On pain

Jun. 9th, 2006 05:51 pm
gaudior: (profound)
The people from Teen Empowerment (a program in the high school where I work which hires high school students to do projects to "improve their school climate") came up with what seemed like a fairly daring project this year. They had an English class of students from our high school, E High (urban, almost all students of color and/or recent immigrants, many of them living in housing projects, and all of them dealing with gangs, drugs, shootings, poverty, racism, and a fuckload of other badness on a regular basis), do an exchange program with a class from W High School (almost all White, upper-middle-class, suburban). They exchanged emails for several months, had classroom discussions about social inequality, and then, finally, went to visit each other's schools.

It seems to have gone well-- better than I expected. The W High kids talked about being happily surprised to see "people, not stereotypes," being shocked/impressed with the sorts of things our kids deal with all the time and how they're able to handle it, as well as enjoying the "colorfulness" of the school. I didn't get a sense of whether they learned much that they hadn't been expecting to learn from the experience. But I was more struck with the reactions of our kids. One thing that was something of a relief was that while they did get a clear sense of the unfairness of the situation, they also found things that they appreciated about their school-- the diversity, the energy, and the teachers who care very deeply about them and support them*.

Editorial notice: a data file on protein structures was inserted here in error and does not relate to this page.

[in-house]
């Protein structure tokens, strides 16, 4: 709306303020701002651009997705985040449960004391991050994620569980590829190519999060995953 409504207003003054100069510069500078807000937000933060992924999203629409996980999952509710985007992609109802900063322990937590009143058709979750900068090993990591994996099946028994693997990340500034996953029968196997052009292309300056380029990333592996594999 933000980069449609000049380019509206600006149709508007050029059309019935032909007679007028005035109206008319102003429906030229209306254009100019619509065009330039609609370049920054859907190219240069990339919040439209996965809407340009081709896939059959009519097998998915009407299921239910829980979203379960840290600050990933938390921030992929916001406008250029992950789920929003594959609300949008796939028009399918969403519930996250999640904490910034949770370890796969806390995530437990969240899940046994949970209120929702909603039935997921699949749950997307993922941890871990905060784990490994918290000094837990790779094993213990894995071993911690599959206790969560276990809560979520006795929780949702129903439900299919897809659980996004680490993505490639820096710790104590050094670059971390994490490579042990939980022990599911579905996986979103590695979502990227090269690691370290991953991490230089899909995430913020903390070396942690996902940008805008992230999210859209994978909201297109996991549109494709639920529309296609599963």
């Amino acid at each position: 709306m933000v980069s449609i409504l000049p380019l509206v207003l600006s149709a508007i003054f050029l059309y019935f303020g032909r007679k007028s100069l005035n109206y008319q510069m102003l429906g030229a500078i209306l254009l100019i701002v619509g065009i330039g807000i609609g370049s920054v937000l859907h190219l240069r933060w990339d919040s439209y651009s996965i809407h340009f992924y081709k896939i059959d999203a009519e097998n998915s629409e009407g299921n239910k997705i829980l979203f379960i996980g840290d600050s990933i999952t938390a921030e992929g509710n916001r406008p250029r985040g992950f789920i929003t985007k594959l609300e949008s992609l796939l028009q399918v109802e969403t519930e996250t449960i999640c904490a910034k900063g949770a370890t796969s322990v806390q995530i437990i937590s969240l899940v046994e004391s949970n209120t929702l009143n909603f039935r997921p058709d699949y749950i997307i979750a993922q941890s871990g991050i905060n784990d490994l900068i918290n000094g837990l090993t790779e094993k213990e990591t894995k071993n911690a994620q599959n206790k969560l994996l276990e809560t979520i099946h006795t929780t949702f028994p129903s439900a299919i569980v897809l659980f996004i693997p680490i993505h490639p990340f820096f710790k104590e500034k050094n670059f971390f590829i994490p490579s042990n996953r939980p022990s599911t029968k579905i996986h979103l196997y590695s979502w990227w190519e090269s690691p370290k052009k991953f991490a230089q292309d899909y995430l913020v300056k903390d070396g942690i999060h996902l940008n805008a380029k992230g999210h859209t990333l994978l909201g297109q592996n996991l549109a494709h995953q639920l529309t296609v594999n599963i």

But the other thing that struck me was how struck our kids were by the problems of the kids of W High. They had, they said, assumed that since the W kids were rich and White, they wouldn't have many problems. And indeed, the kids at W don't have to deal with watching their friends get shot, or watching their parents work three jobs to put food on the table, or trying desperately to learn English on the fly quickly enough to pass their classes. But they have problems, our kids said. Problems with parental expectations, and grades-- problems so bad that they do things like pour vodka into water bottles to drink in class to get through the day. One of our teachers said that when the two classes were talking together, some of the W kids were talking about binge drinking, and our teacher realized, looking around the room, that her students had no idea what this meant. She explained it, and they stared at her in confusion, then said, "That's just stupid."

All of which leads me back to a question I had when I, too, was a White, suburban, upper-middle-class kid-- and I looked around and saw how terribly, self-destructively miserable my friends were-- and I didn't understand. How, I wondered, does it hurt so much when life is just not that bad? Of course, I was young and naive and quite emotionally stunted (didn't let myself feel sadness until college, didn't understand depression until after I graduated, I'm only just now learning about anger, and I haven't touched fear yet)... but it's still a question for me. Why is pain like this? Why is it that outside circumstances don't seem to make a damn bit of difference to how much it hurts?

I don't know, but I have a guess. )
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